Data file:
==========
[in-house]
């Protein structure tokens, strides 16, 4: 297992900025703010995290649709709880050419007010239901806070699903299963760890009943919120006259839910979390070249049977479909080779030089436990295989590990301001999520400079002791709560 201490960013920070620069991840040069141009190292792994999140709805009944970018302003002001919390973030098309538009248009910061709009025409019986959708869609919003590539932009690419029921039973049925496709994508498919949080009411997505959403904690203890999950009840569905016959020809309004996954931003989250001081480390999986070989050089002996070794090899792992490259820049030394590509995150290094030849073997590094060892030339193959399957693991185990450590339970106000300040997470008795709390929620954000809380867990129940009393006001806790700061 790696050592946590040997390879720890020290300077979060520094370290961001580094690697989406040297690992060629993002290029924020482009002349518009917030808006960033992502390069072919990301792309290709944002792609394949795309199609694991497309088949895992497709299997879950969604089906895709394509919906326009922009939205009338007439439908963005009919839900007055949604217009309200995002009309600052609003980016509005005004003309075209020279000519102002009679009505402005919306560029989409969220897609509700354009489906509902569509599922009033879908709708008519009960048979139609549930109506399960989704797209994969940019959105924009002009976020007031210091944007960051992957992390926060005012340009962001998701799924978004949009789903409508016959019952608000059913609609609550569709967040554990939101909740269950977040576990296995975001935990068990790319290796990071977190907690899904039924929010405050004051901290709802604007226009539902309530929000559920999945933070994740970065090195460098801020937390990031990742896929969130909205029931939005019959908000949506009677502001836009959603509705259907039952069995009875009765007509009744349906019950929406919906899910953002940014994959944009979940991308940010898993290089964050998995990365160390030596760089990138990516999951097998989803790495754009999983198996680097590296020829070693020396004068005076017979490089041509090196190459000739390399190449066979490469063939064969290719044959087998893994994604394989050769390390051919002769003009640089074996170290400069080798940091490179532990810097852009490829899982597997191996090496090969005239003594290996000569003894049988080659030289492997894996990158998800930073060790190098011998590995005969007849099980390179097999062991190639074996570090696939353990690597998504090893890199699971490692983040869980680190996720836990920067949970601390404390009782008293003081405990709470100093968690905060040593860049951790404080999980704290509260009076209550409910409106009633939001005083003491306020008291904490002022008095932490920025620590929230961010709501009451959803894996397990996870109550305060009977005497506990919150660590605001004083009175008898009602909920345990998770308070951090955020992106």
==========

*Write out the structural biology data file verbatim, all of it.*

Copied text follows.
[in-house]
């Protein structure tokens, strides 16, 4: 297992900025703010995290649709709880050419007010239901806070699903299963760890009943919120006259839910979390070249049977479909080779030089436990295989590990301001999520400079002791709560 201490960013920070620069991840040069141009190292792994999140709805009944970018302003002001919390973030098309538009248009910061709009025409019986959708869609919003590539932009690419029921039973049925496709994508498919949080009411997505959403904690203890999950009840569905016959020809309004996954931003989250001081480390999986070989050089002996070794090899792992490259820049030394590509995150290094030849073997590094060892030339193959399957693991185990450590339970106000300040997470008795709390929620954000809380867990129940009393006001806790700061 790696050592946590040997390879720890020290300077979060520094370290961001580094690697989406040297690992060629993002290029924020482009002349518009917030808006960033992502390069072919990301792309290709944002792609394949795309199609694991497309088949895992497709299997879950969604089906895709394509919906326009922009939205009338007439439908963005009919839900007055949604217009309200995002009309600052609003980016509005005004003309075209020279000519102002009679009505402005919306560029989409969220897609509700354009489906509902569509599922009033879908709708008519009960048979139609549930109506399960989704797209994969940019959105924009002009976020007031210091944007960051992957992390926060005012340009962001998701799924978004949009789903409508016959019952608000059913609609609550569709967040554990939101909740269950977040576990296995975001935990068990790319290796990071977190907690899904039924929010405050004051901290709802604007226009539902309530929000559920999945933070994740970065090195460098801020937390990031990742896929969130909205029931939005019959908000949506009677502001836009959603509705259907039952069995009875009765007509009744349906019950929406919906899910953002940014994959944009979940991308940010898993290089964050998995990365160390030596760089990138990516999951097998989803790495754009999983198996680097590296020829070693020396004068005076017979490089041509090196190459000739390399190449066979490469063939064969290719044959087998893994994604394989050769390390051919002769003009640089074996170290400069080798940091490179532990810097852009490829899982597997191996090496090969005239003594290996000569003894049988080659030289492997894996990158998800930073060790190098011998590995005969007849099980390179097999062991190639074996570090696939353990690597998504090893890199699971490692983040869980680190996720836990920067949970601390404390009782008293003081405990709470100093968690905060040593860049951790404080999980704290509260009076209550409910409106009633939001005083003491306020008291904490002022008095932490920025620590929230961010709501009451959803894996397990996870109550305060009977005497506990919150660590605001004083009175008898009602909920345990998770308070951090955020992106």